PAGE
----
Shortly after the Superdome lights went dark during Super Bowl XLX in February, Oreo tweeted a qipppy photo, which immediately launched a “real-time marketing” fervor.
Since then, people have mentioned Oreo and real-time marketing nearly 2 million times on Twitter, and countless articles and panel sessions have examined how marketers can replicate the “Oreo moment.”
But the truth is, real-time marketing success starts with a brand’s day-to-day activity, not a single well-timed moment. Don’t swing for the fences your very first time out. Implement small, real-time marketing initiatives on a regular basis; patiently teach your audience they can expect timely, relevant communications from your brand. Then, when a really big opportunity arises, your team is poised and ready to make the most of it.
“You need to cultivate the principle of little bets, a concept coined by Peter Sims,” explains author Jon Burkart to Fast Company. “In other words, the willingness to foster lots of small, experimental creativity to put things out there and see what sticks.”
You must also understand the tone and nuances of the conversations taking place in the spaces where you are socially active. Your interactions need to be creative, highly contextual and timely, on topic and pitch-perfect. And people need to know you, or they might not listen.
Finally, don’t get caught in the trap of thinking real-time marketing is just about newsjacking. In fact, it’s more about “trend” jacking: inserting your brand in relevant, timely conversations on an ongoing basis.
So how do you get there?
1. Get your team and process in place.
The first step is putting a great team and process in place. You want to staff channels well, giving teams the dedicated time and ability to immerse themselves as regular and authentic community cogs, with a trusted voice and point of view.
The team also needs to closely integrate with the other processes in the organization. Oreo had strategists, marketers and even legal working together to streamline creative production, decision-making and approvals. Take the time to analyze how your organization works, as well as who needs to be a part of the process. And figure out how you can facilitate internal collaboration around news and activity across all your platforms.
2. Identify the high-level communities relevant to your brand.
If you’re GoPro, a high-performance camera for adventure athletes, you’ll wade into freestyle aerialist ski competitions, park and pipe events, downhill mountain biking and skydiving. Identify the core areas in which your brand plays, then start to map out adjunct areas to research and verify across social channels.
For example, if Burton snowboards notices GoPro is trending, it could immediately kick off a Twitter campaign tied to the #GoPro hashtag. The brand could tweet out a series of awesome videos on the hashtag or even provide a just-in-time offer for that community, which would be highly relevant to that audience.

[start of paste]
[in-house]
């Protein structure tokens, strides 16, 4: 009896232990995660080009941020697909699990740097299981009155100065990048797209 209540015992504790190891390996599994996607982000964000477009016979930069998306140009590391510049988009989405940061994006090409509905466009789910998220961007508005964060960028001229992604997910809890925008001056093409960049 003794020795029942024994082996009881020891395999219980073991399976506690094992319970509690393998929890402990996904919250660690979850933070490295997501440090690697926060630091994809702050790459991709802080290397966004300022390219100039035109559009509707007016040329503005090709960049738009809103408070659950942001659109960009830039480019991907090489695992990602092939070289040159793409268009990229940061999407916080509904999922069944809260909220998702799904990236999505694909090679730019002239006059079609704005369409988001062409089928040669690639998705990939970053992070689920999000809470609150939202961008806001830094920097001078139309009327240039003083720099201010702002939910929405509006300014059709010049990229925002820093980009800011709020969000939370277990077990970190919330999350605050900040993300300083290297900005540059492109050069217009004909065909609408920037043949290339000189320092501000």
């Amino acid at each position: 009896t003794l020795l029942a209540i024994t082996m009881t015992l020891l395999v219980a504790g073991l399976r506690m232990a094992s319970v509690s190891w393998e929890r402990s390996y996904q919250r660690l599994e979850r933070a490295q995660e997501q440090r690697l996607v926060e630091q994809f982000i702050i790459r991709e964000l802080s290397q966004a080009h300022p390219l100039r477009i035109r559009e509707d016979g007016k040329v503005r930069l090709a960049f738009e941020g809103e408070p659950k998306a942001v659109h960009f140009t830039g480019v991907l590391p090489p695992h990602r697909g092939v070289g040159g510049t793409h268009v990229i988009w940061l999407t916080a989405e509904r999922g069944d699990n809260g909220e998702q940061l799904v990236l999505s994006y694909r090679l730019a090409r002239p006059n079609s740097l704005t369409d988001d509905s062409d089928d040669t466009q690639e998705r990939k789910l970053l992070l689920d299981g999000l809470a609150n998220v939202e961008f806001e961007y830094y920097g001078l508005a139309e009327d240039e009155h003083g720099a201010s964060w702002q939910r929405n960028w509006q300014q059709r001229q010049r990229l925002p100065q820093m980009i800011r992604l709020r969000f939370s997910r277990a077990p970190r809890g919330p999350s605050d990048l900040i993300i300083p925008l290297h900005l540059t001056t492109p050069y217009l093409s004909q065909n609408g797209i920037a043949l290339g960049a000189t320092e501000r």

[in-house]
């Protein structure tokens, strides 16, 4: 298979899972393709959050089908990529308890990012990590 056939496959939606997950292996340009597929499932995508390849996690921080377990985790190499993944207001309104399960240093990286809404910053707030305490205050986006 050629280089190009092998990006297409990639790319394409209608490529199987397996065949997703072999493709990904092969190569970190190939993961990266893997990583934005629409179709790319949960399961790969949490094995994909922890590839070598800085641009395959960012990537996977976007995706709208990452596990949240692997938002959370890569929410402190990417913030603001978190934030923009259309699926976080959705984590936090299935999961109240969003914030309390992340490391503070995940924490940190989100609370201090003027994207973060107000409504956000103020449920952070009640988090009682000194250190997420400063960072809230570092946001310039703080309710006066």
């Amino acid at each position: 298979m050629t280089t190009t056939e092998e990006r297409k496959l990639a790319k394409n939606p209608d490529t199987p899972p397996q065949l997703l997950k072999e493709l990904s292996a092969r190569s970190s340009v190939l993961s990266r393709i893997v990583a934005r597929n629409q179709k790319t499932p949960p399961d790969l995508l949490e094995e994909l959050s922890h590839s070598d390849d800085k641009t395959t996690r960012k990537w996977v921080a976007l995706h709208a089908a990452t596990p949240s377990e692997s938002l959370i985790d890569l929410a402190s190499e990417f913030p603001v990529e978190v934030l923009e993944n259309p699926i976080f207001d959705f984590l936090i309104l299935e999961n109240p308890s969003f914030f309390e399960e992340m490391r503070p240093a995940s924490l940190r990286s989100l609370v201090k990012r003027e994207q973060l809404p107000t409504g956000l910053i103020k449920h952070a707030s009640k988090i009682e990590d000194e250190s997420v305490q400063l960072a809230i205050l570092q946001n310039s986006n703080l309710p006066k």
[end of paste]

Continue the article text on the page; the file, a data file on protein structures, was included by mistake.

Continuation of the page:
3. Monitor the space closely.
Your team should also begin to identify the daily trends, topics, sub-topics, quirks, habits, news and tendencies in each of your spaces. Discover the influencers and their roles in the community. Start to gauge the tone, attitudes and flavor of the population. Set alerts in your social media analytics tools when conversations start to gain momentum around certain key phrases or search terms. Track and monitor buzz to reply or share key pieces of content.
4. Start generating high-quality, quick turnaround content.
All of this setup will situate you in an excellent position to start generating content. Retweet the top viral content and post to your social networks, or engage directly with influential people who are tweeting. You can even create small campaigns on the fly.
For example, if people start tweeting about a freestyle skier’s new mohawk, Red Bull could start a Twitter debate or even a voting campaign to get people engaged in the discussion, with the brand at the center of it all. Or if you discover a photo going viral in one of your communities, grab it and start a caption contest on Facebook. Wade out gently at first to test the waters, perhaps sharing content with your lesser channels to see how it goes over.
As you advance, build content from the conversation into social ads, particularly as you see traction for particular content or campaigns.
MediaWhiz’s Keith Trivitt shares advice for sporting brands that could apply to all businesses’ real-time marketing strategies: “The reality of real-time social media marketing in sports is that it’s not just the big, epochal moments that make for great marketing opportunities for brands. It’s what you do to integrate your brand within the broader context of the sporting event, between the pitches, between the downs and after the whistle blows, that sets the digitally savvy brands apart from [the] bystanders.”
How does your brand fit into relevant social media discussions? Share your real-time marketing strategies and tips in the comments below.
Image courtesy of Flickr, Selbe B